In some embodiments, an MCU factory may manage a single type of MCU. For example, the MCU factory pool may contain multiple MCU factories that manage video MCUs, multiple MCU factories that manage audio MCUs, multiple MCU factories that manage text messaging MCUs, and the like. For example, when the MCU factory pool receives a request from an audio MCU to be assigned to an MCU factory, the conference server pool assigns the audio MCU to one of the MCU factories in the MCU factory pool that manages audio MCUs. Similarly, when the MCU factory pool receives a request from a video MCU to be assigned to an MCU factory, the conference server pool assigns the video MCU to one of the MCU factories in the MCU factory pool that manages video MCUs. In some embodiments, an MCU factory may manage one or more types of MCUs. For example, the MCU factory pool may contain multiple MCU factories, where each MCU factory is capable of managing one or more MCUs irrespective of the type of MCU.

In some embodiments, the MCU factories, the MCUs, and the MCU factory store may be contained in a single MCU factory pool. In some embodiments, the MCU factories and the MCUs may be contained in multiple MCU factories pools. For example, the video MCUs and the MCU factories that manage the video MCUs may be contained in one MCU factory pool, the audio MCUs and the MCU factories that manage the audio MCUs may be contained in another MCU factory pool, the application sharing MCUs and the MCU factories that manage the application sharing MCUs may be contained in still another MCU factory pool. Each of the MCU factory pools may also comprise an MCU factory store.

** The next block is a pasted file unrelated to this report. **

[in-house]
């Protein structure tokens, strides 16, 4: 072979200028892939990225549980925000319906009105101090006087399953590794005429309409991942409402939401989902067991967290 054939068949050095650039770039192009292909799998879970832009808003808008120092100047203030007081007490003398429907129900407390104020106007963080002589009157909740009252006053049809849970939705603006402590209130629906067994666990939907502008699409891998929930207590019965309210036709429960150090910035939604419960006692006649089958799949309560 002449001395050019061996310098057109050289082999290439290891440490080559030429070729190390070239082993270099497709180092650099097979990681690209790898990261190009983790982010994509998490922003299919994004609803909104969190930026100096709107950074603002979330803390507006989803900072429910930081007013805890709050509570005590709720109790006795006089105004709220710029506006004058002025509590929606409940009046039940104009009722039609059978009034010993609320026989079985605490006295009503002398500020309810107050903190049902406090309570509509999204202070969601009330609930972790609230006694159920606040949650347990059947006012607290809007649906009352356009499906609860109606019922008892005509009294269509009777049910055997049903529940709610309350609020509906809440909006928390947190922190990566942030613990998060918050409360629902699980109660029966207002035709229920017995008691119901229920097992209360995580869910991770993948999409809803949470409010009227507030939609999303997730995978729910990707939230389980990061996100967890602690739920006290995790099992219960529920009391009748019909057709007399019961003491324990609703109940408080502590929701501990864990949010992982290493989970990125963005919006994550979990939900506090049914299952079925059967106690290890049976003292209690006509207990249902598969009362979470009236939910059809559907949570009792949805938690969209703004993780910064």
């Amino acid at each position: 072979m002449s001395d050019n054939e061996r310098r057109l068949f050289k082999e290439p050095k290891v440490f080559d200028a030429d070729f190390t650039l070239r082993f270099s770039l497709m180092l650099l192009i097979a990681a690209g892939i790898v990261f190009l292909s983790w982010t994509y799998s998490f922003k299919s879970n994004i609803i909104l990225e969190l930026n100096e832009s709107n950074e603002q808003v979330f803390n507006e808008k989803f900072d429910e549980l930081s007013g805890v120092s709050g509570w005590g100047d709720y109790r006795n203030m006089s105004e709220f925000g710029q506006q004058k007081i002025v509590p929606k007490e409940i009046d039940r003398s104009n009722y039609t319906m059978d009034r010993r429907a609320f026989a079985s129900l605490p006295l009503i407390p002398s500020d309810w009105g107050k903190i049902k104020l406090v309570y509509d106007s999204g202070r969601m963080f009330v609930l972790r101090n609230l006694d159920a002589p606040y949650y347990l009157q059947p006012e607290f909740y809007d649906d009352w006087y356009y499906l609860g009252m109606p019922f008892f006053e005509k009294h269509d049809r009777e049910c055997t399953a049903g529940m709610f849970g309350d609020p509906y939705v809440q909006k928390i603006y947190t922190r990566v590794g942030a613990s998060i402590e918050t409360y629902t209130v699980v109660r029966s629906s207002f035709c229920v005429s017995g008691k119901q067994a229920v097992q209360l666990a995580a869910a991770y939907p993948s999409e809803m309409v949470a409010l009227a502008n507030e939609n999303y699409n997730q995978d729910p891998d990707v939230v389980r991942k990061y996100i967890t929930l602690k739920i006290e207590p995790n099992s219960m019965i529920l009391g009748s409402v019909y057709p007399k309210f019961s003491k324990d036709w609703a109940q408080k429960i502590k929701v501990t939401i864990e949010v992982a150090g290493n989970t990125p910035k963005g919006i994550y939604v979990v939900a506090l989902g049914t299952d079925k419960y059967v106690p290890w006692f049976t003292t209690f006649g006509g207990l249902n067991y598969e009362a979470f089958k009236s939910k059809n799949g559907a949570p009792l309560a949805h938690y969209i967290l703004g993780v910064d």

In some embodiments, the conference system provides an MCU factory load balancer that assigns work loads to the MCU factories in the MCU factory pool to increase the capacity of the MCU factory pool. When the MCU factory pool receives a request from a conference server for an MCU factory to support a conference hosted on the conference server, the MCU factory load balancer can allocate an MCU factory to service the conference server based on the current workload of each MCU factory. For example, the MCU factory load balancer can allocate the MCU factory having the lightest workload to service the conference server. By allocating the MCU factories based on the corresponding workloads of the MCU factories, the MCU factory load balancer is able to increase the capacity of the MCU factory pool.

In some embodiments, the conference system allows for the scale out of the conference servers contained in the conference server pool in order to increase the processing capacity of the conference server pool. For example, an administrator, or other authorized user, of the conference system may determine that the conference system is executing at or near full capacity. The administrator can simply add additional conference servers in the conference server pool to increase the capacity of the conference system. The conference server pool is able to distribute processing load on the newly added conference server because the conference servers are stateless and the conference state information is maintained on the shared conference store. Similarly, the administrator may also add additional MCUs to the MCU factory pool in order to increase the processing capability of the MCU factory pool. In some embodiments, the conference system may monitor the processing load and automatically add conference servers to the conference server pool and/or MCUs to the MCU factory pool to increase the provided capacity. In this way, the conference system is able to easily increase its processing capability to further provide users highly available conferencing services.